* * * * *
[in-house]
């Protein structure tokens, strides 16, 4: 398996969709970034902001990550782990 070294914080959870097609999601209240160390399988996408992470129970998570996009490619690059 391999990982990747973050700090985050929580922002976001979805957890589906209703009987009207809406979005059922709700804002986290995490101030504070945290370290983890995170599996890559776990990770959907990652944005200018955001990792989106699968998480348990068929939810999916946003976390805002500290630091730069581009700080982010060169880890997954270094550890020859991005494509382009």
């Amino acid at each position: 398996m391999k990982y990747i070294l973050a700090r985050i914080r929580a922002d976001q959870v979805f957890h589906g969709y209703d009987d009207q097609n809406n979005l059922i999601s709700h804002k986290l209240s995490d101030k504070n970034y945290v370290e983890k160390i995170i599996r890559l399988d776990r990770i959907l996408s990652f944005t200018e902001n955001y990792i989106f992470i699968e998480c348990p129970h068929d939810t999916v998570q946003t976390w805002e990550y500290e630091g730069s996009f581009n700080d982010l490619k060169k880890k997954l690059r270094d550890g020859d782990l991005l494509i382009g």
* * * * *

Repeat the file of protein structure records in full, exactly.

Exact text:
[in-house]
């Protein structure tokens, strides 16, 4: 398996969709970034902001990550782990 070294914080959870097609999601209240160390399988996408992470129970998570996009490619690059 391999990982990747973050700090985050929580922002976001979805957890589906209703009987009207809406979005059922709700804002986290995490101030504070945290370290983890995170599996890559776990990770959907990652944005200018955001990792989106699968998480348990068929939810999916946003976390805002500290630091730069581009700080982010060169880890997954270094550890020859991005494509382009």
């Amino acid at each position: 398996m391999k990982y990747i070294l973050a700090r985050i914080r929580a922002d976001q959870v979805f957890h589906g969709y209703d009987d009207q097609n809406n979005l059922i999601s709700h804002k986290l209240s995490d101030k504070n970034y945290v370290e983890k160390i995170i599996r890559l399988d776990r990770i959907l996408s990652f944005t200018e902001n955001y990792i989106f992470i699968e998480c348990p129970h068929d939810t999916v998570q946003t976390w805002e990550y500290e630091g730069s996009f581009n700080d982010l490619k060169k880890k997954l690059r270094d550890g020859d782990l991005l494509i382009g």